On five occasions in the Washington Redskins game Sept. 18, Rex Grossman dropped back and spotted his receiver. The ball's trek was interrupted midflight, though, batted down by defensive linemen and never coming close to the intended target.
"Nothing I can do about that," Grossman said last week.
But coaches know that five batted balls is an abnormally high number, and the Arizona Cardinals seemed to know they could disrupt the Redskins' passing game by simply sticking their hands in the air. Entering tonight's game against the Dallas Cowboys, Grossman has enjoyed a good couple of weeks to open the season. Though the Cowboys have a strong defense, coaches don't expect batted balls to be a recurring issue this season for Grossman.
Through the season's first two weeks, 39 quarterbacks have played in the NFL. Of those, just two are listed as shorter than Grossman, who stands 6 feet 1. Michael Vick and Drew Brees are both listed at 6 feet. The group's average height is 6-3, and several — including Houston's Matt Schaub, Baltimore's Joe Flacco, San Diego's Philip Rivers and Carolina's Cam Newton — are 6-5 or taller.
"The first thing when things get tipped, people talk height a lot," Redskins offensive coordinator Kyle Shanahan said before adding, "I personally don't believe that tipped balls have much to do with height."
Grossman agrees. In his ninth NFL season, he says batted balls have never been a problem for him, and he doesn't think a taller quarterback would have fared any better against the Cardinals.
"In my opinion, I think you'd have to be 7-foot to throw over that," he said.
Coaches expected the Cardinals to come with heavy blitzes. Instead, the linemen would often stay back, waiting for Grossman to cock his arm.
"I've never seen guys jumping for balls like that," quarterbacks coach Matt LaFleur said. "They would quit rushing at times and get their hands up together."
Said Grossman: "It's almost like they were dropping eight into coverage sometimes. When they would try to rush, they wouldn't. ... Then they'd back up and try to time it up. When you have 6-8 D-tackles with long arms right in front of a checkdown, what are you going to do?"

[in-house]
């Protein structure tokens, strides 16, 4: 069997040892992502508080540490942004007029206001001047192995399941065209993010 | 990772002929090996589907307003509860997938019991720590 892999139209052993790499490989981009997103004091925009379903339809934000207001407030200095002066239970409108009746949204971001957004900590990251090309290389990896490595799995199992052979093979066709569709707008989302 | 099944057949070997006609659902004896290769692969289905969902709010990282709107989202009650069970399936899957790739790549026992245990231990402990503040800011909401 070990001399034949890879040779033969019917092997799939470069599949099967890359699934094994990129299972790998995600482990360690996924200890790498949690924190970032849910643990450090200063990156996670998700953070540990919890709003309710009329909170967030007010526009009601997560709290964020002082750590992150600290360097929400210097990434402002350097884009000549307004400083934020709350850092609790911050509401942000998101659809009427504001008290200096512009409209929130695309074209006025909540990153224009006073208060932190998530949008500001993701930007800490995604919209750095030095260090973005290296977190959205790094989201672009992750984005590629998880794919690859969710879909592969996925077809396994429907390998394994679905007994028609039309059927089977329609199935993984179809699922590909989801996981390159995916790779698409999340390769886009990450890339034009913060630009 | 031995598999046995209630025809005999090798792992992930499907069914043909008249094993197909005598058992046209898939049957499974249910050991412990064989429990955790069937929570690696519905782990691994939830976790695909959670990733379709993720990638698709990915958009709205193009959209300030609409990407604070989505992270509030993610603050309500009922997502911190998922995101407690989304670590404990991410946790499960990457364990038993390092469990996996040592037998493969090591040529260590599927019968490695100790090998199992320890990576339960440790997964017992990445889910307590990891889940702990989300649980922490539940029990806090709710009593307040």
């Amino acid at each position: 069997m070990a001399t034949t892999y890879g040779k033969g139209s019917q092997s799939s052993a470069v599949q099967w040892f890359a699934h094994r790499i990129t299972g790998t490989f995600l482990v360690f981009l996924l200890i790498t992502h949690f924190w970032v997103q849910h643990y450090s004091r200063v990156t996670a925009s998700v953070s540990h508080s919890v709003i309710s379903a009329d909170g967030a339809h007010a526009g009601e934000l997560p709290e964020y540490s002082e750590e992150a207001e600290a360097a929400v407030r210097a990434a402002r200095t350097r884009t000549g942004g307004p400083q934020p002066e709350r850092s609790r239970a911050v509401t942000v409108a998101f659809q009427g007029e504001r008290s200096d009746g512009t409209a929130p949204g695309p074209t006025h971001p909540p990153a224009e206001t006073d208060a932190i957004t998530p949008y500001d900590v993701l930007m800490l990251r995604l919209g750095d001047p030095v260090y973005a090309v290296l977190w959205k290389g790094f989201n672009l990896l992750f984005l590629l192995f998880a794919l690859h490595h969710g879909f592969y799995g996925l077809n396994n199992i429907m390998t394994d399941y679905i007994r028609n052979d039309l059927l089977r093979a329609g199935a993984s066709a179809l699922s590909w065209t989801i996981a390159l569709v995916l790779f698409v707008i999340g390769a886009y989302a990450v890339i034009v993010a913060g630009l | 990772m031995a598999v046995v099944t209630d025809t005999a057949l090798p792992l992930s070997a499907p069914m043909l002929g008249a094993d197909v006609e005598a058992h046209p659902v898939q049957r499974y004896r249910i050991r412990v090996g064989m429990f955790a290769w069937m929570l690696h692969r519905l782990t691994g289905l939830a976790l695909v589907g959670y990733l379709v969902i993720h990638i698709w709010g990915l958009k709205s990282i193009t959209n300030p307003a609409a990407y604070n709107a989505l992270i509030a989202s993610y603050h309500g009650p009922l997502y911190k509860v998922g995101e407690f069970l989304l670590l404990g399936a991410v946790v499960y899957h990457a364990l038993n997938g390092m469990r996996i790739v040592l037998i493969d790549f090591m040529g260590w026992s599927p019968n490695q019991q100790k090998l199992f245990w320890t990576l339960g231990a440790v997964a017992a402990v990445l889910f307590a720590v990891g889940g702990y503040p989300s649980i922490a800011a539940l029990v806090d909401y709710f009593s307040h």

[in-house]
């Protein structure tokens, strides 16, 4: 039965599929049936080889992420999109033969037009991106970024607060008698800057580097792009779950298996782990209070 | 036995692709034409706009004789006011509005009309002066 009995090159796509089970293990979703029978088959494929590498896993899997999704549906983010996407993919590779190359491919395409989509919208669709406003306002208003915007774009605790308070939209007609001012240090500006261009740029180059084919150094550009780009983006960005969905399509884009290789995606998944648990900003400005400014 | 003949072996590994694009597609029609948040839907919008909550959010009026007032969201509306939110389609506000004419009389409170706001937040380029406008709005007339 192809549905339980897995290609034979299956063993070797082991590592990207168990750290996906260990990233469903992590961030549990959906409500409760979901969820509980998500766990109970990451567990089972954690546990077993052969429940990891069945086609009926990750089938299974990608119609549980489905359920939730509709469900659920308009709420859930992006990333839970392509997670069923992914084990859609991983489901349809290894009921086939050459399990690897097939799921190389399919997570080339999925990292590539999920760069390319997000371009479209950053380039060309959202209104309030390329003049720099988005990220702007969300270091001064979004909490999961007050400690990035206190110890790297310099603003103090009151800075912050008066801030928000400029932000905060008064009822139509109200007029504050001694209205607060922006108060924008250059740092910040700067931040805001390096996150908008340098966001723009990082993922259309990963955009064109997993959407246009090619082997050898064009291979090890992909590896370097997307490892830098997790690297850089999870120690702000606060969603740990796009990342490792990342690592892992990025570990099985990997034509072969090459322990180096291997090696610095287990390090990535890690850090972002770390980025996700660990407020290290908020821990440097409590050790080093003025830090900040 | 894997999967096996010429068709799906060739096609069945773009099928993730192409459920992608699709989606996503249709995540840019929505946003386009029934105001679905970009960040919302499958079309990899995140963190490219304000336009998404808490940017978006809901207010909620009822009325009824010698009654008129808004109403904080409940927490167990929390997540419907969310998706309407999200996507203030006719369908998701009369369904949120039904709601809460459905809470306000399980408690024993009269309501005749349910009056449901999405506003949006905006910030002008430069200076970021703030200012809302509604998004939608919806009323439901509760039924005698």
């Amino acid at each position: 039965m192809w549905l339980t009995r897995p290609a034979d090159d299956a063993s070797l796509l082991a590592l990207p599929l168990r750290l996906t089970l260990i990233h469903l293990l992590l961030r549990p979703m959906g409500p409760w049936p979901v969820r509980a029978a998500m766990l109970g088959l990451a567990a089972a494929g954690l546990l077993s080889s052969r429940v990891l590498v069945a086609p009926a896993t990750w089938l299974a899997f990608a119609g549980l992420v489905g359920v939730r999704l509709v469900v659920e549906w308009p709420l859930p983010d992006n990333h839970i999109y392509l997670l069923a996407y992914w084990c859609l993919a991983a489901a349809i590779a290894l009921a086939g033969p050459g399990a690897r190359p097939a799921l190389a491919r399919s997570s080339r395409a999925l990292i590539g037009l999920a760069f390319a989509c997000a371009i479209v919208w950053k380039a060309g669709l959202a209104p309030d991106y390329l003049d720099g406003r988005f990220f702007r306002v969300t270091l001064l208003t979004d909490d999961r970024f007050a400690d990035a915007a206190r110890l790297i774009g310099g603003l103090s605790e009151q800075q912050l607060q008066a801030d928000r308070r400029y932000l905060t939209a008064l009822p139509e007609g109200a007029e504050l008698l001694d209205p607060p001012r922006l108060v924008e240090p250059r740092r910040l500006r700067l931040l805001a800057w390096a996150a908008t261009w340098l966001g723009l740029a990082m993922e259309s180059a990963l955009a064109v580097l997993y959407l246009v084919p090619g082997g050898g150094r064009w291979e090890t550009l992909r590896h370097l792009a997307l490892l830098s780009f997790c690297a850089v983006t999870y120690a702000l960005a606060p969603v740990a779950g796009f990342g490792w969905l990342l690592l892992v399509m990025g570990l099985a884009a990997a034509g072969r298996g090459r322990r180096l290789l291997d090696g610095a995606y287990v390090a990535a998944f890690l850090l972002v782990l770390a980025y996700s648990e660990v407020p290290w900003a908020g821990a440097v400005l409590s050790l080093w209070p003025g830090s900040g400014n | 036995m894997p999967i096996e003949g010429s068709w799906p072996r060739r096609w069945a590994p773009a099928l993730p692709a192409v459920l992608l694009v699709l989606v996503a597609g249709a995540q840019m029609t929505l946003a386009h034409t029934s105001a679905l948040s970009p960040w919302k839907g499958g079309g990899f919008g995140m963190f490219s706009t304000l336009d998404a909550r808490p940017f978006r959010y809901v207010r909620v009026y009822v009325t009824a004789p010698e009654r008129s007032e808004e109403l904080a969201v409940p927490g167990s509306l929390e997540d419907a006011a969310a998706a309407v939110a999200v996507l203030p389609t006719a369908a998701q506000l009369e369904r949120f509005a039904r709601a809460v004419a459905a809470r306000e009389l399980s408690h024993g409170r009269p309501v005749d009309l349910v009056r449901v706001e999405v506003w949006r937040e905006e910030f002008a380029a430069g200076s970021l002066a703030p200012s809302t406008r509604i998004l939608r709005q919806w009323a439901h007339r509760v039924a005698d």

Logic might suggest that a taller quarterback would have an easier time throwing over the outstretched arms of a defensive tackle. But Shanahan explained that even a 6-5 quarterback isn't necessarily aiming over linemen; he's often trying to throw in between them. "You throw through windows," he said.
That means the offensive linemen need to open holes for the quarterback, just as they might for a running back, and the quarterback needs to be aware of when that window opens.
"You want to keep the push in the pocket," Shanahan said. "It's better when the quarterback can stay a little deeper. But you can't always do that the way these guys rush up the field. You got to step up in there. Some weeks it's good. Some weeks it's not. Last week was a tough week, but we got to do a better job at that."
Under new defensive coordinator Rob Ryan, the Cowboys' front has been especially aggressive this season. Dallas leads the league with 10 sacks and has allowed 282 yards per game, fourth-best in the NFL.
The bigger issue with a shorter quarterbacks is seeing over the linemen, not throwing over them. LaFleur, an undersize quarterback in college at 5-10, doesn't think Grossman has trouble seeing the field.
"Generally speaking, there's going to be times when it's going to be a little more challenging, depending on how the rush goes," he said. "But there are passing lanes that open up within the pocket. I think each play is kind of its own thing. They all play out different."
Last Sunday, the Cardinals batted a pass Grossman intended for tight end Chris Cooley on the fifth play of the game and never let up. In the game's final minute, the Cardinals were able to disrupt a checkdown pass intended for running back Roy Helu.
"You could see the D-tackle just quit rushing and was just watching Rex," LaFleur said. "As soon as Rex went to throw, he jumped. Sometimes there's not a lot you can do about it."Copyright © 2015, The Baltimore Sun